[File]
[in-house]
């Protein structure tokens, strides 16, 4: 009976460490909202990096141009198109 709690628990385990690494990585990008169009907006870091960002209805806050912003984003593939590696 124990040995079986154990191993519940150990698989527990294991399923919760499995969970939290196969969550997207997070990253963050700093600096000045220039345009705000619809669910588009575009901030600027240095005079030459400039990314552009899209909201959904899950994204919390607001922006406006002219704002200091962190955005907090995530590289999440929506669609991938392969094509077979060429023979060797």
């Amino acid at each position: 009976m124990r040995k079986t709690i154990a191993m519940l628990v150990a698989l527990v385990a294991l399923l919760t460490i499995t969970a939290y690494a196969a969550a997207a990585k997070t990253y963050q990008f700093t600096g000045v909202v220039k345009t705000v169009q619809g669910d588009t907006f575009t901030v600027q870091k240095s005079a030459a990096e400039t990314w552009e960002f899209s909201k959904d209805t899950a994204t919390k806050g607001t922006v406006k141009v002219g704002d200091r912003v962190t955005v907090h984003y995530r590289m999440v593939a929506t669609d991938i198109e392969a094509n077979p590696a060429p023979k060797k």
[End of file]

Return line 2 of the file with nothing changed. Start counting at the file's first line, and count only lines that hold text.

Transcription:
């Protein structure tokens, strides 16, 4: 009976460490909202990096141009198109 709690628990385990690494990585990008169009907006870091960002209805806050912003984003593939590696 124990040995079986154990191993519940150990698989527990294991399923919760499995969970939290196969969550997207997070990253963050700093600096000045220039345009705000619809669910588009575009901030600027240095005079030459400039990314552009899209909201959904899950994204919390607001922006406006002219704002200091962190955005907090995530590289999440929506669609991938392969094509077979060429023979060797």